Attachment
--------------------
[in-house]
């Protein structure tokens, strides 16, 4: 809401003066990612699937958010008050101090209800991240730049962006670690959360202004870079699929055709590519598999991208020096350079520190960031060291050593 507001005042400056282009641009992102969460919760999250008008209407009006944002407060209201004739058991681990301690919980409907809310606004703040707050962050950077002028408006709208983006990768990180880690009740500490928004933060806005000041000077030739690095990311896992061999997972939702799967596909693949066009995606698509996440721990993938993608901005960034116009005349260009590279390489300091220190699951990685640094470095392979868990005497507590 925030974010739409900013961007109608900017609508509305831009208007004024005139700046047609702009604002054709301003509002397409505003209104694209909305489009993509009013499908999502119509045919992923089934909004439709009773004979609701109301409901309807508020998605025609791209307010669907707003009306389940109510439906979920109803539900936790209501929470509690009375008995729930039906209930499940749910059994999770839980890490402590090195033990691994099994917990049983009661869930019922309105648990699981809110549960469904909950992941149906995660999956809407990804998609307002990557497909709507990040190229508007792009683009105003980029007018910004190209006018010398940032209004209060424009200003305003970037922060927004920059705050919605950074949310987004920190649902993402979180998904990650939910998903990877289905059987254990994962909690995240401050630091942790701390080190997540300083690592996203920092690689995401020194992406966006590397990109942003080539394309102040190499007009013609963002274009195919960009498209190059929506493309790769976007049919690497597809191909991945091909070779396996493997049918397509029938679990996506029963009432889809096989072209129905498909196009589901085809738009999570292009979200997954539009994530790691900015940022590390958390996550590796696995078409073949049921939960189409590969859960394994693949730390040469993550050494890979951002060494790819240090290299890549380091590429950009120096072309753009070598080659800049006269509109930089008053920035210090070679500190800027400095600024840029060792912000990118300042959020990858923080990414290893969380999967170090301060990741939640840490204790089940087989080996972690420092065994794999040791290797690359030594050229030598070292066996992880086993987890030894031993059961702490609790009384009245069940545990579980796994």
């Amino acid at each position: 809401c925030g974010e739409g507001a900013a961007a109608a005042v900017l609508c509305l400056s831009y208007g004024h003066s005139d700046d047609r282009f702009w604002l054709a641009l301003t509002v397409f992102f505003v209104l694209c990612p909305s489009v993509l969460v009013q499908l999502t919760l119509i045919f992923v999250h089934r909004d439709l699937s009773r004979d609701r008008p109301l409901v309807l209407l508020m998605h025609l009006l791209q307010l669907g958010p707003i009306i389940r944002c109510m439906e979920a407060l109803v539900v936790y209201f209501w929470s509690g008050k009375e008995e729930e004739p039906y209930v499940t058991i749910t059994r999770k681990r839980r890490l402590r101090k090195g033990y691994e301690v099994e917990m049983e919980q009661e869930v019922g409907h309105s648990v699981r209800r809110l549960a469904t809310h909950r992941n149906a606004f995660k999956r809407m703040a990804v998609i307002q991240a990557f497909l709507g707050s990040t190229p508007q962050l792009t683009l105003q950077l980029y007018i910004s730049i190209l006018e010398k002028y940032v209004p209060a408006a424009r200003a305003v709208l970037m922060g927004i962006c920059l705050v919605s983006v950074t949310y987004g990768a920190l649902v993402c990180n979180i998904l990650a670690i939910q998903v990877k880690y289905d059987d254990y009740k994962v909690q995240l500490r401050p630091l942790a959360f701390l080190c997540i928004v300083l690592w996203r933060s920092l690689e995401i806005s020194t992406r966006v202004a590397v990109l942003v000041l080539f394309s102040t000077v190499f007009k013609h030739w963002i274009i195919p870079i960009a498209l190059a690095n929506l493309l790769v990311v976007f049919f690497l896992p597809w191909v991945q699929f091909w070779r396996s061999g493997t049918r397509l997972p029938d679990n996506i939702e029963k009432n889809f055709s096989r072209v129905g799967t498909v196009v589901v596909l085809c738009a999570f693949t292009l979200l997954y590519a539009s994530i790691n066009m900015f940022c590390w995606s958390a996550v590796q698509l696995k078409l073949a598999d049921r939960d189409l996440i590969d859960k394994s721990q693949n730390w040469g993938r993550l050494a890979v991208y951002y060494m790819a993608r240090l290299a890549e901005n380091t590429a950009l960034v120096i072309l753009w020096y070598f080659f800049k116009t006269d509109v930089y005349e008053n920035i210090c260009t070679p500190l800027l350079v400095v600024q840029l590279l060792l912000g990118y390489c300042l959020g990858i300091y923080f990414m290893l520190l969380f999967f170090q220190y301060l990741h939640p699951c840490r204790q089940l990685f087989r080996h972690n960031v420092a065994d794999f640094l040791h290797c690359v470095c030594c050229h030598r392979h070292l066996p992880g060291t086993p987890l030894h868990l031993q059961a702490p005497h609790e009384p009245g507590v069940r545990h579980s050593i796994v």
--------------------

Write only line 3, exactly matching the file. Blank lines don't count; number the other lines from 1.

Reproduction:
């Amino acid at each position: 809401c925030g974010e739409g507001a900013a961007a109608a005042v900017l609508c509305l400056s831009y208007g004024h003066s005139d700046d047609r282009f702009w604002l054709a641009l301003t509002v397409f992102f505003v209104l694209c990612p909305s489009v993509l969460v009013q499908l999502t919760l119509i045919f992923v999250h089934r909004d439709l699937s009773r004979d609701r008008p109301l409901v309807l209407l508020m998605h025609l009006l791209q307010l669907g958010p707003i009306i389940r944002c109510m439906e979920a407060l109803v539900v936790y209201f209501w929470s509690g008050k009375e008995e729930e004739p039906y209930v499940t058991i749910t059994r999770k681990r839980r890490l402590r101090k090195g033990y691994e301690v099994e917990m049983e919980q009661e869930v019922g409907h309105s648990v699981r209800r809110l549960a469904t809310h909950r992941n149906a606004f995660k999956r809407m703040a990804v998609i307002q991240a990557f497909l709507g707050s990040t190229p508007q962050l792009t683009l105003q950077l980029y007018i910004s730049i190209l006018e010398k002028y940032v209004p209060a408006a424009r200003a305003v709208l970037m922060g927004i962006c920059l705050v919605s983006v950074t949310y987004g990768a920190l649902v993402c990180n979180i998904l990650a670690i939910q998903v990877k880690y289905d059987d254990y009740k994962v909690q995240l500490r401050p630091l942790a959360f701390l080190c997540i928004v300083l690592w996203r933060s920092l690689e995401i806005s020194t992406r966006v202004a590397v990109l942003v000041l080539f394309s102040t000077v190499f007009k013609h030739w963002i274009i195919p870079i960009a498209l190059a690095n929506l493309l790769v990311v976007f049919f690497l896992p597809w191909v991945q699929f091909w070779r396996s061999g493997t049918r397509l997972p029938d679990n996506i939702e029963k009432n889809f055709s096989r072209v129905g799967t498909v196009v589901v596909l085809c738009a999570f693949t292009l979200l997954y590519a539009s994530i790691n066009m900015f940022c590390w995606s958390a996550v590796q698509l696995k078409l073949a598999d049921r939960d189409l996440i590969d859960k394994s721990q693949n730390w040469g993938r993550l050494a890979v991208y951002y060494m790819a993608r240090l290299a890549e901005n380091t590429a950009l960034v120096i072309l753009w020096y070598f080659f800049k116009t006269d509109v930089y005349e008053n920035i210090c260009t070679p500190l800027l350079v400095v600024q840029l590279l060792l912000g990118y390489c300042l959020g990858i300091y923080f990414m290893l520190l969380f999967f170090q220190y301060l990741h939640p699951c840490r204790q089940l990685f087989r080996h972690n960031v420092a065994d794999f640094l040791h290797c690359v470095c030594c050229h030598r392979h070292l066996p992880g060291t086993p987890l030894h868990l031993q059961a702490p005497h609790e009384p009245g507590v069940r545990h579980s050593i796994v």